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For an overview of the full project and goals, download a 6-page PDF description…

For more recent history, videos and planning concepts, check out the SASY neighborhood's Garver page…

 

 

 

Garver Feed Mill
Neighborhood Icon, a Long-Awaited Re-making

The Garver Feed Mill is the last standing sugar beet processing plant building in Wisconsin. It was built a century ago near the mouth of Starkweather Creek, then on the only spit of solid ground in a wide wetland. Neighbors called it the Sugar Castle. Their fathers and brothers went to work there, then and after it changed hands in 1925 to become a state-of-the-art feed mill. Today it remains as an iconic local memory of Madison's manufacturing past.

After the feed business closed down in 1996, 20 years of neglect, vandalism and fire have left the builing shell in seriously deteriorated condition. The once-bustling work yard became a convenient dumping area for the Streets department. Piles of street snow melt into trash and salt that leaches into the creek; smelly mountains of composting street leaves grow yearly, with only a fraction usable for sale by the adjacent Olbrich Botanical Gardens.

Many in the City and the neighborhood weren't idle. A decade of citizen visioning sessions, professional evaluations, and masterplanning exercises led to near success at re-creating Garver as an arts incubator by local developer CommonWealth. That effort flounderd with the economic downturn of 2008-10.


A 2006 City committee inspection (left) and a 2011 citizen tour (above & below) revealed ongoing deterioration.

 

Food Production Returns to Garver
Renewed hope arrived in 2015 with a rebounding economy. The City selected a team led by Baum Development to transform the building and grounds into a solar-powered regional destination, as home to a dozen or more artisan food & berverage producers. Plus an innovative hospitality concept that will feature 50 microlodges — tiny homes-as-hotel — set in an edible urban-ag demonstration landscape, alongside parkland with trails and improved creek-side access. An early site plan below shows the basic concepts…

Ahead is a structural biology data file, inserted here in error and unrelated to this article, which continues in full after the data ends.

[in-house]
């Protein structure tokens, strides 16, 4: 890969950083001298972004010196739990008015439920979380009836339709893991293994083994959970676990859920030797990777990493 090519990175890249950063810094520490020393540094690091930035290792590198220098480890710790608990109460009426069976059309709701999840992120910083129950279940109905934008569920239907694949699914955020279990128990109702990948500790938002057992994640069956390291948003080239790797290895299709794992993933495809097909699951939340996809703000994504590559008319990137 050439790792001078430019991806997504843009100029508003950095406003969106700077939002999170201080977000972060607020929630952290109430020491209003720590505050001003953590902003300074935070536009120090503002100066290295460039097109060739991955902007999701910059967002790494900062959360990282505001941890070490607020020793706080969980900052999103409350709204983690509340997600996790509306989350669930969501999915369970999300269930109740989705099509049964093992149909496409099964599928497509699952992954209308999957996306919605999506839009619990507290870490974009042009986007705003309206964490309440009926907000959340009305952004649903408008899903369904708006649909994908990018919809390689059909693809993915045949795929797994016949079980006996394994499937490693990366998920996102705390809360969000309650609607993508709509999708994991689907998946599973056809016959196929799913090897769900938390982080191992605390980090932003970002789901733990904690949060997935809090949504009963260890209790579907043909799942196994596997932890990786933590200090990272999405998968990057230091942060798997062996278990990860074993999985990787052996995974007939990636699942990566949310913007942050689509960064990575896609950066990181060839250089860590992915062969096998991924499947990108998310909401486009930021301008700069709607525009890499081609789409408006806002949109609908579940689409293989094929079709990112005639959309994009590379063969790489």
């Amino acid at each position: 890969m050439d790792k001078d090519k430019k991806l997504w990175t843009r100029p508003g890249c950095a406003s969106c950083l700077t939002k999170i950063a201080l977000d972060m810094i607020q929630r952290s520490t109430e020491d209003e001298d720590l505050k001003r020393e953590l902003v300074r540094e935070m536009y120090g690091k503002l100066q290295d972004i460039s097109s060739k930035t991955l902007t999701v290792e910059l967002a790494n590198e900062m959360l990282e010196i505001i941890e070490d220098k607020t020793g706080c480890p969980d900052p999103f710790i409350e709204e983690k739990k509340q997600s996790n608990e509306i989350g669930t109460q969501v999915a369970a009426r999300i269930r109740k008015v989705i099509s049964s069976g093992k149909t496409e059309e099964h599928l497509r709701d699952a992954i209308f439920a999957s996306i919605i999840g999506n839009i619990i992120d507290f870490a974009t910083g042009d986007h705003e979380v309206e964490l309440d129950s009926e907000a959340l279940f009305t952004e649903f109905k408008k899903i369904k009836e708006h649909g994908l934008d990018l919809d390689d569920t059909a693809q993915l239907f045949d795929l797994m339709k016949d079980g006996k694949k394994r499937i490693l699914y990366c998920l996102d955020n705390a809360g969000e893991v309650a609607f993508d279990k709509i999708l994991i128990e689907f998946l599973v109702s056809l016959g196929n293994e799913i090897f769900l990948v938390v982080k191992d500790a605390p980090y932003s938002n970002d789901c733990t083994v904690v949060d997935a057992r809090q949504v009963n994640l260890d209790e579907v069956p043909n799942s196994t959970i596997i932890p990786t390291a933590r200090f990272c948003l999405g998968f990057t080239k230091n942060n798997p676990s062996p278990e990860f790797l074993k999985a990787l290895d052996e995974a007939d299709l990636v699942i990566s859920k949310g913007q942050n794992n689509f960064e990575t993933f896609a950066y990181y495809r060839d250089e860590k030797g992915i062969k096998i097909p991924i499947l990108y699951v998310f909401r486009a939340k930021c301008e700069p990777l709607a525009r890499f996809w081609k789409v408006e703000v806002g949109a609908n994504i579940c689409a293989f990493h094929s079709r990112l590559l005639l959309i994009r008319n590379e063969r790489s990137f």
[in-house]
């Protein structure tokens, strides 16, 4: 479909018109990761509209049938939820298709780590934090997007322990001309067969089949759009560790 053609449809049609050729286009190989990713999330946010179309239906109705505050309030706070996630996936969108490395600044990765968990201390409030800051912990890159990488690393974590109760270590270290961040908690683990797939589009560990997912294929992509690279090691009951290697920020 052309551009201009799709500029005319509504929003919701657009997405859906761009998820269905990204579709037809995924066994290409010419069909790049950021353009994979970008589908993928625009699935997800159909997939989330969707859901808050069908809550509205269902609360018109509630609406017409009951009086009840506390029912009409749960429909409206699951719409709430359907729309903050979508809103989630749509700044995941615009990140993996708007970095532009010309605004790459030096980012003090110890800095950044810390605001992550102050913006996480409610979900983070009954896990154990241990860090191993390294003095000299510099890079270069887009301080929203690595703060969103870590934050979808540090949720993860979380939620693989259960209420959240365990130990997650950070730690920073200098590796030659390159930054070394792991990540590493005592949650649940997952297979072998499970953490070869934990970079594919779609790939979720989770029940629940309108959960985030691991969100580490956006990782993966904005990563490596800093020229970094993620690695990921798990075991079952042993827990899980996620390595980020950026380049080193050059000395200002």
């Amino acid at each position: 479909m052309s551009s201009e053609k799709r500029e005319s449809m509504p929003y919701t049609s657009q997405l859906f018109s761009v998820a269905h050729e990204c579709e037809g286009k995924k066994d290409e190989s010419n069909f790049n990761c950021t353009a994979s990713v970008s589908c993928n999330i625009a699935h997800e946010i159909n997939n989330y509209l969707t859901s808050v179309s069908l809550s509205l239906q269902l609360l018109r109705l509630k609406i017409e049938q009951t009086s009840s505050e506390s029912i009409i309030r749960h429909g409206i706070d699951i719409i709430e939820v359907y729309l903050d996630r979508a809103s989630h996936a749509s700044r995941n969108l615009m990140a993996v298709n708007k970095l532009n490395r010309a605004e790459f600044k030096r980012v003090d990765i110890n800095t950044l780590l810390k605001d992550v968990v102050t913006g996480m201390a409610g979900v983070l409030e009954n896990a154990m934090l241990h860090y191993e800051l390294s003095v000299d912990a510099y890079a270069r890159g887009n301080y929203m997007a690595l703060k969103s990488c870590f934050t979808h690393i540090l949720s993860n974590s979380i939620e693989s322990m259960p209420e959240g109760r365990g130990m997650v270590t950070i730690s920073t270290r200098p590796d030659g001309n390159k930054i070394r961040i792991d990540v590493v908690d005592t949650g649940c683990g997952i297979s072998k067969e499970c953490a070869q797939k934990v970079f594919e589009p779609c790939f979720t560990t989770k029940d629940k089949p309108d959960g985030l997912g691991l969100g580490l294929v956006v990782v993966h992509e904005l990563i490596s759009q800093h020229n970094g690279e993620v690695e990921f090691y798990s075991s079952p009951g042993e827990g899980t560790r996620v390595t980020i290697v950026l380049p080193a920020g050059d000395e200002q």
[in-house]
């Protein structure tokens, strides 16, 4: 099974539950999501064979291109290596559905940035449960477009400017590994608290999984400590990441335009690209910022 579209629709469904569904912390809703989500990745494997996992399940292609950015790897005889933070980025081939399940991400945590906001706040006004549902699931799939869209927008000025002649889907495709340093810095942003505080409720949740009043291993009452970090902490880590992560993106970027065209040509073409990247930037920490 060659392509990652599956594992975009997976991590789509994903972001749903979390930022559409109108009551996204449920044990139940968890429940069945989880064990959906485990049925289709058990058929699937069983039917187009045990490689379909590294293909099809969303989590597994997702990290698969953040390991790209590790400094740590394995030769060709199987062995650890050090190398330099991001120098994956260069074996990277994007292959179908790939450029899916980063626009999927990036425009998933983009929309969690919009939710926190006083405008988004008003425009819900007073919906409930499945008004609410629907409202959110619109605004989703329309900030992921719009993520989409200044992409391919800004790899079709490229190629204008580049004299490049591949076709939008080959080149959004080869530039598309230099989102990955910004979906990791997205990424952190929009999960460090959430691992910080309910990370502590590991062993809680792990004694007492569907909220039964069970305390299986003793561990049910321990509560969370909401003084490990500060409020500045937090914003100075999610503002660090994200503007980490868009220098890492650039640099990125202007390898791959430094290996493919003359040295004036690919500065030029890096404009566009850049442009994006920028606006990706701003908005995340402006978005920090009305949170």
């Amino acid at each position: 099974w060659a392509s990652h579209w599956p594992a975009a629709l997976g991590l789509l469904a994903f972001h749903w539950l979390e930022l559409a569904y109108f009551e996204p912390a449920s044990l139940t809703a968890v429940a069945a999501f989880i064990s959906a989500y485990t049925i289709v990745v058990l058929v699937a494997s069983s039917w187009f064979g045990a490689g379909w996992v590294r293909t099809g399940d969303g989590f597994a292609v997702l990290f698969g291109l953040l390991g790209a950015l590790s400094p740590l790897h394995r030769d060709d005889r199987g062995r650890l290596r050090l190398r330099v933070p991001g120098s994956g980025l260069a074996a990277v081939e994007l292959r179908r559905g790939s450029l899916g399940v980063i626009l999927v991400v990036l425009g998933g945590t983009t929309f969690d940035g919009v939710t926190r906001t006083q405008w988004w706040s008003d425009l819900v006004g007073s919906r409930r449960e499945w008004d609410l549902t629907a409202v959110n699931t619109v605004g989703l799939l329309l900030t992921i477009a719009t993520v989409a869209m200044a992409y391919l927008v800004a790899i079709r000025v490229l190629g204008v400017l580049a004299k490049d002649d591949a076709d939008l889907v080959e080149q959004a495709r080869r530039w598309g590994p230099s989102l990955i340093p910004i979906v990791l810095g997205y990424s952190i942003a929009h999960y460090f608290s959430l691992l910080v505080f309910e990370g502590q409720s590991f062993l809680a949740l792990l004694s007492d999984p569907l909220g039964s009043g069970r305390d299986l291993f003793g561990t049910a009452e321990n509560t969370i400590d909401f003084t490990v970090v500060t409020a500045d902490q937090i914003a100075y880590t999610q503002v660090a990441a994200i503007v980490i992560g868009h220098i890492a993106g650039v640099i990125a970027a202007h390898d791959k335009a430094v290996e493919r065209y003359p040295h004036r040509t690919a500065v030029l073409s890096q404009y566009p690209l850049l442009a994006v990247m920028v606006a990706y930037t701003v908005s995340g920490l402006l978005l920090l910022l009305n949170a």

(below) Design Coalition's Roger measures each window and door as part of the historic restoration documentation. The team includes site planners & architects from Smith Group/JJR and builders from Bachmann Construction.

The microlodge hospitality concept is one of tiny homes arranged in clusters of 10 or so in a lush landscape laced with walking trails. Guests check in (and eat and drink!) at the main building and can experience tiny home living for a few nights or an extended stay. Access to Madison's lakes, sights and other attractions is readily accessible via bike, kayak, bus or car.

The first three microlodges are currently being built by the students of the Madison College construction program. Our entry is dubbed, perhaps unimagineatively, the DC Cottage (above). It's designed with universal ('barrier-free") features, thoroughgoing energy efficiency and low-toxin, resource-efficient construction, and that feature crucial to pleasant Wisconsin summer living: a screened porch.

With our intimate familiarity with the local entitlement process, the site and the surrounding neighborhoods, we helped the team to conceptualize the overall project and secure selection by the City. We're also helping facilitate various aspects of the project, such as foundation systems for the microlodges, selection criteria for tiny-homes, and working through the project's unique zoning and permitting process.

The site will include a new storage and mantenance building for the use of Olbrich Botanical Gardens; its design will recall the industrial metal sheds that once populated the Feed Mill work yard.